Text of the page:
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Asking your boss for more personnel might be a touchy subject, especially if your company is trying to cut back on expenses. But when your work load is unmanageable and you need help with projects and assignments, your boss will likely understand your request as long as you present it in a positive manner. Your boss probably doesn't want to hear complaints, but he may be open to personnel suggestions as long as they're intended to make the company more productive and efficient.
Present the Need
When you ask your boss for more personnel, approach the topic with a problem-solution mindset. You're not complaining -- you're presenting a need and have thought through potential personnel solutions. According to "Forbes," you don't want your boss to think that you're just looking for a handout or you're too lazy to do the job yourself. By presenting the need and offering personnel options, it shows your boss that you have initiative and want to strategize solutions that benefit everyone involved.
Suggest Part-Time Personnel
Asking your boss for additional staff might be better received if you ask for part-time rather than full-time help. Since part-time workers have reduced hours they also have lower overall wages, and often receive fewer perks and benefits. By requesting part-time personnel, your boss might be less likely to see you as a needy or demanding worker. If you only need extra help during busy seasons, ask your boss to consider hiring temporary staff to meet short-term workforce needs.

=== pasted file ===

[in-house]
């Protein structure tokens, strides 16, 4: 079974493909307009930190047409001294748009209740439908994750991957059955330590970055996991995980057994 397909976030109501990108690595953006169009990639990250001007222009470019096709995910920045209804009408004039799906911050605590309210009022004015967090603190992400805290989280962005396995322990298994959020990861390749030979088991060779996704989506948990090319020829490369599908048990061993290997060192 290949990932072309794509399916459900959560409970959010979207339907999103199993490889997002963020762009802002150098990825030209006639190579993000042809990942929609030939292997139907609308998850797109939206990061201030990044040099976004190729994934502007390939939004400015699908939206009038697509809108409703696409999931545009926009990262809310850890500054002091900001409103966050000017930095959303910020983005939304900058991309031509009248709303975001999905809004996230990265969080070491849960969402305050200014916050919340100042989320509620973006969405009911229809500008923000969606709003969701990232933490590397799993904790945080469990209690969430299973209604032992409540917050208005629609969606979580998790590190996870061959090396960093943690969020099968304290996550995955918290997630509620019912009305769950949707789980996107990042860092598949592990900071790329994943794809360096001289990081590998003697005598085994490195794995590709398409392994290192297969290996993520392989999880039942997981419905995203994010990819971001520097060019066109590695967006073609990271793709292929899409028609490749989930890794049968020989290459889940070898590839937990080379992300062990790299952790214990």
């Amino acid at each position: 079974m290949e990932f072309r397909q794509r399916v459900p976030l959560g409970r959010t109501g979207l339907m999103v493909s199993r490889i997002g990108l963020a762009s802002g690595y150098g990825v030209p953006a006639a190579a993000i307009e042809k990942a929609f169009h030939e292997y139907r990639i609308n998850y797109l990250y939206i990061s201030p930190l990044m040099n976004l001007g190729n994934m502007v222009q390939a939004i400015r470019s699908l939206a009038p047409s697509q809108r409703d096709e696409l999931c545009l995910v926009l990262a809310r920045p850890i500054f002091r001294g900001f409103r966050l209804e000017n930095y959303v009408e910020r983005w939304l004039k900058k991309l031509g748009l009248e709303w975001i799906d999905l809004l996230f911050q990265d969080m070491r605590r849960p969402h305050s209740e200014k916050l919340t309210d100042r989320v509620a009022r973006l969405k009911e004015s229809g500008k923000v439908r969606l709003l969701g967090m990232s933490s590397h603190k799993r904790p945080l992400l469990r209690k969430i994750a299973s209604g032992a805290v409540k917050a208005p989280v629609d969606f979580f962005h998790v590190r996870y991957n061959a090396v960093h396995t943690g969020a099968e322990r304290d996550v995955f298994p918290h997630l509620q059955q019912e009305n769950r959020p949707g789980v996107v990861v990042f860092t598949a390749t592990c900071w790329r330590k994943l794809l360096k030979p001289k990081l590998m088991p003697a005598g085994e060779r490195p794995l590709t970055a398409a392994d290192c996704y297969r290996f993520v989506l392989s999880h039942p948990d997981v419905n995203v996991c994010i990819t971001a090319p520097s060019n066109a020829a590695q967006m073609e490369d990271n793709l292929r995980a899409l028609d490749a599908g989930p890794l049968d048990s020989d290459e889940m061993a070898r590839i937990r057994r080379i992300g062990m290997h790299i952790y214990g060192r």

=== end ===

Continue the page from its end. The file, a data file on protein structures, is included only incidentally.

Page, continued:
Statistics are effective when backing your request for more workers. If you go to your boss and say, "I need help because I'm overwhelmed and can't get the job done on time," your boss might wonder if you're inefficient, lazy or incompetent. If you approach your boss by saying, "We have two months to finish the ad campaign and need two more staff to conduct 3,000 polls," your boss will have statistical information to back up your request. Solid facts and tangible requests give your boss specific personnel options to consider.
Focus on Quality
Most bosses don't want to risk losing customers or clients because the quality of products and services has gone downhill. When you ask for more personnel, express your desire to ensure that customers get their merchandise and services as efficiently as possible. In the New York Times article, "It's Not Mount Everest. It's My Workload.," Ann Latham, president of the Uncommon Clarity consulting firm, suggests telling your boss that you don't want to cut corners or let important details slip through the cracks. When your boss is told the benefits new personnel add to the big picture, she is more likely to grant your request.
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